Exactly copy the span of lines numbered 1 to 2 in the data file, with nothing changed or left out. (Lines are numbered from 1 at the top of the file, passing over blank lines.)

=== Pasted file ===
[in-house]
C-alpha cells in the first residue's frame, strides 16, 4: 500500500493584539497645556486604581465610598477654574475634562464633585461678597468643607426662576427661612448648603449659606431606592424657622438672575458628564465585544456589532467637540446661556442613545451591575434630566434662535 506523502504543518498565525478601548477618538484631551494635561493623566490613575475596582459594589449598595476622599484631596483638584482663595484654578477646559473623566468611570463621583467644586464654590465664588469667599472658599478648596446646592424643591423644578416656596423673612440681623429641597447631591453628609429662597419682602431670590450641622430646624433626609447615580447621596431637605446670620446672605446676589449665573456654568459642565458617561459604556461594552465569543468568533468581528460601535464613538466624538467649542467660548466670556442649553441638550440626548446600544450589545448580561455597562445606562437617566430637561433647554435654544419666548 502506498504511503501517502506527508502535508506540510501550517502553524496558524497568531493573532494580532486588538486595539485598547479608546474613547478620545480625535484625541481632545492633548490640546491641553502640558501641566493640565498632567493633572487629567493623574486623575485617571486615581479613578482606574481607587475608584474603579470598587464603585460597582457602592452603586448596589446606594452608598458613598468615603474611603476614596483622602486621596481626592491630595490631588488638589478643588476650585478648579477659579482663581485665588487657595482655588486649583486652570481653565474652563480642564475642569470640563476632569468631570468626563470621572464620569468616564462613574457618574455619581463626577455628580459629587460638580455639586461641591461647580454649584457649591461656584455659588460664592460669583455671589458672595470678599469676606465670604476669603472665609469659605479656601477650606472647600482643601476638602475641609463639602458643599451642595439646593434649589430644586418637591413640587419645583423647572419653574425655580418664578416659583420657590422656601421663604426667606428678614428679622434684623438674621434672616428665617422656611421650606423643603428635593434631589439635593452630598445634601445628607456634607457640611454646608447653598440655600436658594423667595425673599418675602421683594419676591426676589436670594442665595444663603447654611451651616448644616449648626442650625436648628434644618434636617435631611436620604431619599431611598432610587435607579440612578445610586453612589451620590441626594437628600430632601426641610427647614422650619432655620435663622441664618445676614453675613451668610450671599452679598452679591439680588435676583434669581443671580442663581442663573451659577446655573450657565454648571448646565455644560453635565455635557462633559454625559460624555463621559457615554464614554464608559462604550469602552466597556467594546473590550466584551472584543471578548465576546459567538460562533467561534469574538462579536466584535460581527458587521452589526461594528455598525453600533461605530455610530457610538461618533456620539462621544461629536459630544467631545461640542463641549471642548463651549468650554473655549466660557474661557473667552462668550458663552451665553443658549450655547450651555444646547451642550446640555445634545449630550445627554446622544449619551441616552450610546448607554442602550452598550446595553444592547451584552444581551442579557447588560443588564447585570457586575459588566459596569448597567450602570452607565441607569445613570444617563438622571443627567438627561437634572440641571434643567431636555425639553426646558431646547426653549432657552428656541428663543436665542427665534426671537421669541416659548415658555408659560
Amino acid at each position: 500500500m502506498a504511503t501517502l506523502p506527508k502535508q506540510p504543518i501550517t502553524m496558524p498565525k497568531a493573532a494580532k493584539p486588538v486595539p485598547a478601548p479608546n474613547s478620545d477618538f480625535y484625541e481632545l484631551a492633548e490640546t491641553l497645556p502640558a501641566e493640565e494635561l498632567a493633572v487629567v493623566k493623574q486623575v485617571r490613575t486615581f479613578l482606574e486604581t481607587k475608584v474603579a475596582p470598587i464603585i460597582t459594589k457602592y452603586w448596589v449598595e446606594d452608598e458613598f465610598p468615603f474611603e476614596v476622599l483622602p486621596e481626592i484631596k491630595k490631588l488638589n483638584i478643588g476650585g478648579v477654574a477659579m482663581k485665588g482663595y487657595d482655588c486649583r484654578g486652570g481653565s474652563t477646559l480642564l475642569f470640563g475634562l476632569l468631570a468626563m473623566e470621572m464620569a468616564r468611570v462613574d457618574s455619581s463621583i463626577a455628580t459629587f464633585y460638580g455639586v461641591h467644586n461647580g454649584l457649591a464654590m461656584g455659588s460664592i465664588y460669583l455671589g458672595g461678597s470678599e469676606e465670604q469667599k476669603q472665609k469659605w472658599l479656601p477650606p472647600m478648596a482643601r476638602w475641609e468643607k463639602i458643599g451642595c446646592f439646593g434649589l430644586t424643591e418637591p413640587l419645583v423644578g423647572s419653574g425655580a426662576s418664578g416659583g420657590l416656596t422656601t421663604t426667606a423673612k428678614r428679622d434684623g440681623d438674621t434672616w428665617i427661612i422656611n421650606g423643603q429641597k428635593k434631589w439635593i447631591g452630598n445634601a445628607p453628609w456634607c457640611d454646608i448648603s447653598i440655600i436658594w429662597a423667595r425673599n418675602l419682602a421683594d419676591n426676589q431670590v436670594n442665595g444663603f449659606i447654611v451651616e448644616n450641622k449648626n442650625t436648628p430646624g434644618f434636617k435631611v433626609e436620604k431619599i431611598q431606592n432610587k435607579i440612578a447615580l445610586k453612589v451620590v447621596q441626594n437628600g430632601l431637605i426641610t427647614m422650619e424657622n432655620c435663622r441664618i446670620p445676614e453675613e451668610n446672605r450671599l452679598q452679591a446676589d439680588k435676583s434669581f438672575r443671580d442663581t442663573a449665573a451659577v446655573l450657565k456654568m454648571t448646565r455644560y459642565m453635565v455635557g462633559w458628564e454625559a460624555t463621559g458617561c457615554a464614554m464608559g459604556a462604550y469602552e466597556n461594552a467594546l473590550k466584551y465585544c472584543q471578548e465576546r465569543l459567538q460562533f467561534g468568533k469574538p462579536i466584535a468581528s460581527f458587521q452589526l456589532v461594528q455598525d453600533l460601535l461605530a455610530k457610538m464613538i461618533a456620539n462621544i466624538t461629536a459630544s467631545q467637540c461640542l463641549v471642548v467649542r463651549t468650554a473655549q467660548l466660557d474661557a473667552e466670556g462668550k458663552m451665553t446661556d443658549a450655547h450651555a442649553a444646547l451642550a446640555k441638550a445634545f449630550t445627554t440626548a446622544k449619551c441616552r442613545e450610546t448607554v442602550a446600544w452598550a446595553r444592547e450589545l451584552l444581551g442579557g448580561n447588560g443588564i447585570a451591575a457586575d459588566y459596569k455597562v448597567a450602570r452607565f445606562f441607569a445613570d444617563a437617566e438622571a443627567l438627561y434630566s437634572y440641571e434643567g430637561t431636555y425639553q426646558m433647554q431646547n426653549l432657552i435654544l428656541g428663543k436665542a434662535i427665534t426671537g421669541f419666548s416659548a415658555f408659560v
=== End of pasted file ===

[in-house]
C-alpha cells in the first residue's frame, strides 16, 4: 500500500493584539497645556486604581465610598477654574475634562464633585461678597468643607426662576427661612448648603449659606431606592424657622438672575458628564465585544456589532467637540446661556442613545451591575434630566434662535 506523502504543518498565525478601548477618538484631551494635561493623566490613575475596582459594589449598595476622599484631596483638584482663595484654578477646559473623566468611570463621583467644586464654590465664588469667599472658599478648596446646592424643591423644578416656596423673612440681623429641597447631591453628609429662597419682602431670590450641622430646624433626609447615580447621596431637605446670620446672605446676589449665573456654568459642565458617561459604556461594552465569543468568533468581528460601535464613538466624538467649542467660548466670556442649553441638550440626548446600544450589545448580561455597562445606562437617566430637561433647554435654544419666548 502506498504511503501517502506527508502535508506540510501550517502553524496558524497568531493573532494580532486588538486595539485598547479608546474613547478620545480625535484625541481632545492633548490640546491641553502640558501641566493640565498632567493633572487629567493623574486623575485617571486615581479613578482606574481607587475608584474603579470598587464603585460597582457602592452603586448596589446606594452608598458613598468615603474611603476614596483622602486621596481626592491630595490631588488638589478643588476650585478648579477659579482663581485665588487657595482655588486649583486652570481653565474652563480642564475642569470640563476632569468631570468626563470621572464620569468616564462613574457618574455619581463626577455628580459629587460638580455639586461641591461647580454649584457649591461656584455659588460664592460669583455671589458672595470678599469676606465670604476669603472665609469659605479656601477650606472647600482643601476638602475641609463639602458643599451642595439646593434649589430644586418637591413640587419645583423647572419653574425655580418664578416659583420657590422656601421663604426667606428678614428679622434684623438674621434672616428665617422656611421650606423643603428635593434631589439635593452630598445634601445628607456634607457640611454646608447653598440655600436658594423667595425673599418675602421683594419676591426676589436670594442665595444663603447654611451651616448644616449648626442650625436648628434644618434636617435631611436620604431619599431611598432610587435607579440612578445610586453612589451620590441626594437628600430632601426641610427647614422650619432655620435663622441664618445676614453675613451668610450671599452679598452679591439680588435676583434669581443671580442663581442663573451659577446655573450657565454648571448646565455644560453635565455635557462633559454625559460624555463621559457615554464614554464608559462604550469602552466597556467594546473590550466584551472584543471578548465576546459567538460562533467561534469574538462579536466584535460581527458587521452589526461594528455598525453600533461605530455610530457610538461618533456620539462621544461629536459630544467631545461640542463641549471642548463651549468650554473655549466660557474661557473667552462668550458663552451665553443658549450655547450651555444646547451642550446640555445634545449630550445627554446622544449619551441616552450610546448607554442602550452598550446595553444592547451584552444581551442579557447588560443588564447585570457586575459588566459596569448597567450602570452607565441607569445613570444617563438622571443627567438627561437634572440641571434643567431636555425639553426646558431646547426653549432657552428656541428663543436665542427665534426671537421669541416659548415658555408659560